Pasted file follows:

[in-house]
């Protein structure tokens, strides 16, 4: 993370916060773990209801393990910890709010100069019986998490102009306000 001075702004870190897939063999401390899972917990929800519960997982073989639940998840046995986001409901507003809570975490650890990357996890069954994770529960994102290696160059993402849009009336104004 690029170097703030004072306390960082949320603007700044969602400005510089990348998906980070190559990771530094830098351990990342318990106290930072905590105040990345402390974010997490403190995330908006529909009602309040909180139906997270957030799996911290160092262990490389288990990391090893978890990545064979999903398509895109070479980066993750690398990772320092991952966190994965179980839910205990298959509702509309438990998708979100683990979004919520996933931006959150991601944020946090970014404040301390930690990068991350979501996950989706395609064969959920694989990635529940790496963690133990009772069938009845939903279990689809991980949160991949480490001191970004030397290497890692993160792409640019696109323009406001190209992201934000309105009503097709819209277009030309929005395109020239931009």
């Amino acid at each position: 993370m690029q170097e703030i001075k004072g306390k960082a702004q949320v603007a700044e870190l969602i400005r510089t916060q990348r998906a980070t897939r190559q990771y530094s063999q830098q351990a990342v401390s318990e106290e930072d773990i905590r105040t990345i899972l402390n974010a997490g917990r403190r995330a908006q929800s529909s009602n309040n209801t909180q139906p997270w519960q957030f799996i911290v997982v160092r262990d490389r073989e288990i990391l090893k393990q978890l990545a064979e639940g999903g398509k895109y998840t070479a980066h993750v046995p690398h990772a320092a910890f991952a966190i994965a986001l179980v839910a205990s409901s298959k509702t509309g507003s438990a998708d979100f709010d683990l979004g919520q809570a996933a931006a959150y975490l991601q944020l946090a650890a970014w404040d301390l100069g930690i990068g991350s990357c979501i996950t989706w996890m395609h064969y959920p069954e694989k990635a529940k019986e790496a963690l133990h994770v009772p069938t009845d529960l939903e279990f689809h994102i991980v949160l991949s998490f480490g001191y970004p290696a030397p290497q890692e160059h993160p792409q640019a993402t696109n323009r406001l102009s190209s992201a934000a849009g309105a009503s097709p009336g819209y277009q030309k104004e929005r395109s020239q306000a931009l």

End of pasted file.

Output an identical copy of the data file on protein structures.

[in-house]
């Protein structure tokens, strides 16, 4: 993370916060773990209801393990910890709010100069019986998490102009306000 001075702004870190897939063999401390899972917990929800519960997982073989639940998840046995986001409901507003809570975490650890990357996890069954994770529960994102290696160059993402849009009336104004 690029170097703030004072306390960082949320603007700044969602400005510089990348998906980070190559990771530094830098351990990342318990106290930072905590105040990345402390974010997490403190995330908006529909009602309040909180139906997270957030799996911290160092262990490389288990990391090893978890990545064979999903398509895109070479980066993750690398990772320092991952966190994965179980839910205990298959509702509309438990998708979100683990979004919520996933931006959150991601944020946090970014404040301390930690990068991350979501996950989706395609064969959920694989990635529940790496963690133990009772069938009845939903279990689809991980949160991949480490001191970004030397290497890692993160792409640019696109323009406001190209992201934000309105009503097709819209277009030309929005395109020239931009």
């Amino acid at each position: 993370m690029q170097e703030i001075k004072g306390k960082a702004q949320v603007a700044e870190l969602i400005r510089t916060q990348r998906a980070t897939r190559q990771y530094s063999q830098q351990a990342v401390s318990e106290e930072d773990i905590r105040t990345i899972l402390n974010a997490g917990r403190r995330a908006q929800s529909s009602n309040n209801t909180q139906p997270w519960q957030f799996i911290v997982v160092r262990d490389r073989e288990i990391l090893k393990q978890l990545a064979e639940g999903g398509k895109y998840t070479a980066h993750v046995p690398h990772a320092a910890f991952a966190i994965a986001l179980v839910a205990s409901s298959k509702t509309g507003s438990a998708d979100f709010d683990l979004g919520q809570a996933a931006a959150y975490l991601q944020l946090a650890a970014w404040d301390l100069g930690i990068g991350s990357c979501i996950t989706w996890m395609h064969y959920p069954e694989k990635a529940k019986e790496a963690l133990h994770v009772p069938t009845d529960l939903e279990f689809h994102i991980v949160l991949s998490f480490g001191y970004p290696a030397p290497q890692e160059h993160p792409q640019a993402t696109n323009r406001l102009s190209s992201a934000a849009g309105a009503s097709p009336g819209y277009q030309k104004e929005r395109s020239q306000a931009l």